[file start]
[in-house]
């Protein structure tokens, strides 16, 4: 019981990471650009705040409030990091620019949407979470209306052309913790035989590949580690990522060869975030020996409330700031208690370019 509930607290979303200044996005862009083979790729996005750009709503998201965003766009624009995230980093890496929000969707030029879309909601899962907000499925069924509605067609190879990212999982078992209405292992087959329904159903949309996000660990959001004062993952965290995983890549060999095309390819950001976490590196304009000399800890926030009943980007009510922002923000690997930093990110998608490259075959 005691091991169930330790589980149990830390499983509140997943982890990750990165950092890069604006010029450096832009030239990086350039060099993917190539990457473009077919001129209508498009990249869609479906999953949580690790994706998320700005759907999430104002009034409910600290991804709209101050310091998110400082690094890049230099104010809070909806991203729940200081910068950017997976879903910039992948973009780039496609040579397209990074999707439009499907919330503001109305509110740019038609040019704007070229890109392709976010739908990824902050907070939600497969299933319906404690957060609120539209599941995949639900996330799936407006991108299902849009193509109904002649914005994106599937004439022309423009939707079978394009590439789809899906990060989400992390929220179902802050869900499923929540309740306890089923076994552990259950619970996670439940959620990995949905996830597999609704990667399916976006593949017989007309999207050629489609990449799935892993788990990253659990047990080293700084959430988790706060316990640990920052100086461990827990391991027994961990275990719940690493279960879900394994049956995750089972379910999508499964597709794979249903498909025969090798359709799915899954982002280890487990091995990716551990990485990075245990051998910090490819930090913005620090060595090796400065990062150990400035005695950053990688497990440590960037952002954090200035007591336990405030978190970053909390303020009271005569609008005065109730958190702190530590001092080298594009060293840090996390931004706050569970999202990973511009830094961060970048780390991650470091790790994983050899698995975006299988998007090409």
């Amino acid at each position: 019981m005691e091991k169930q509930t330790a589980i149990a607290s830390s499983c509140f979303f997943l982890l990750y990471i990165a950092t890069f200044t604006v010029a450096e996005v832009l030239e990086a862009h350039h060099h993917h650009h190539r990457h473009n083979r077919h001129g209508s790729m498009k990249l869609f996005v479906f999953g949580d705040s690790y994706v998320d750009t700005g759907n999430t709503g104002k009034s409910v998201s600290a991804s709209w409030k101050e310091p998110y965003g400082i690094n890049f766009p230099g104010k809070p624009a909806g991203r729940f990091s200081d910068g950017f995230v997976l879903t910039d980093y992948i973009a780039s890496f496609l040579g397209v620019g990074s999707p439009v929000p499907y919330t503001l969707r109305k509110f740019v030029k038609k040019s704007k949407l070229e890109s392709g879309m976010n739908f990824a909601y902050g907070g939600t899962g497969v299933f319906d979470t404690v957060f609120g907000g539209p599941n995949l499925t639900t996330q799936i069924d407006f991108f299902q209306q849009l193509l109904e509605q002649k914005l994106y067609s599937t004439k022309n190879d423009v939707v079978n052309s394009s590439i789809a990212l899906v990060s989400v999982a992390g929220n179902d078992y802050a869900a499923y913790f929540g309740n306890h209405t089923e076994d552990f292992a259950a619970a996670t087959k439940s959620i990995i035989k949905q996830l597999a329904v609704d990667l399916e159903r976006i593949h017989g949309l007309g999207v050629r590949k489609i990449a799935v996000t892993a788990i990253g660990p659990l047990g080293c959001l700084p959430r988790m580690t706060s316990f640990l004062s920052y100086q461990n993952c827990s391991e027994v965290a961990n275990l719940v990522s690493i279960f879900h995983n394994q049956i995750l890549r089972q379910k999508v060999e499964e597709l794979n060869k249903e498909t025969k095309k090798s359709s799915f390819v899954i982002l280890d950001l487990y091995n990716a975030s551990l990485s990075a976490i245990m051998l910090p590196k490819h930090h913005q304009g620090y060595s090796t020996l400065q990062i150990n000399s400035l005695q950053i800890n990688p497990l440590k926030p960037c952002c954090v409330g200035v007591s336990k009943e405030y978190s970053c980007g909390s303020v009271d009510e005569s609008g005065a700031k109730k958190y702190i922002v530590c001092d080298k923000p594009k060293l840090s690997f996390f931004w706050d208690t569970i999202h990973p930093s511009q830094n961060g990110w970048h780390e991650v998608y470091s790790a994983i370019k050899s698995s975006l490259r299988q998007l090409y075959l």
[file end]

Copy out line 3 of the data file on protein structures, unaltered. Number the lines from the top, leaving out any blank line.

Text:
């Amino acid at each position: 019981m005691e091991k169930q509930t330790a589980i149990a607290s830390s499983c509140f979303f997943l982890l990750y990471i990165a950092t890069f200044t604006v010029a450096e996005v832009l030239e990086a862009h350039h060099h993917h650009h190539r990457h473009n083979r077919h001129g209508s790729m498009k990249l869609f996005v479906f999953g949580d705040s690790y994706v998320d750009t700005g759907n999430t709503g104002k009034s409910v998201s600290a991804s709209w409030k101050e310091p998110y965003g400082i690094n890049f766009p230099g104010k809070p624009a909806g991203r729940f990091s200081d910068g950017f995230v997976l879903t910039d980093y992948i973009a780039s890496f496609l040579g397209v620019g990074s999707p439009v929000p499907y919330t503001l969707r109305k509110f740019v030029k038609k040019s704007k949407l070229e890109s392709g879309m976010n739908f990824a909601y902050g907070g939600t899962g497969v299933f319906d979470t404690v957060f609120g907000g539209p599941n995949l499925t639900t996330q799936i069924d407006f991108f299902q209306q849009l193509l109904e509605q002649k914005l994106y067609s599937t004439k022309n190879d423009v939707v079978n052309s394009s590439i789809a990212l899906v990060s989400v999982a992390g929220n179902d078992y802050a869900a499923y913790f929540g309740n306890h209405t089923e076994d552990f292992a259950a619970a996670t087959k439940s959620i990995i035989k949905q996830l597999a329904v609704d990667l399916e159903r976006i593949h017989g949309l007309g999207v050629r590949k489609i990449a799935v996000t892993a788990i990253g660990p659990l047990g080293c959001l700084p959430r988790m580690t706060s316990f640990l004062s920052y100086q461990n993952c827990s391991e027994v965290a961990n275990l719940v990522s690493i279960f879900h995983n394994q049956i995750l890549r089972q379910k999508v060999e499964e597709l794979n060869k249903e498909t025969k095309k090798s359709s799915f390819v899954i982002l280890d950001l487990y091995n990716a975030s551990l990485s990075a976490i245990m051998l910090p590196k490819h930090h913005q304009g620090y060595s090796t020996l400065q990062i150990n000399s400035l005695q950053i800890n990688p497990l440590k926030p960037c952002c954090v409330g200035v007591s336990k009943e405030y978190s970053c980007g909390s303020v009271d009510e005569s609008g005065a700031k109730k958190y702190i922002v530590c001092d080298k923000p594009k060293l840090s690997f996390f931004w706050d208690t569970i999202h990973p930093s511009q830094n961060g990110w970048h780390e991650v998608y470091s790790a994983i370019k050899s698995s975006l490259r299988q998007l090409y075959l």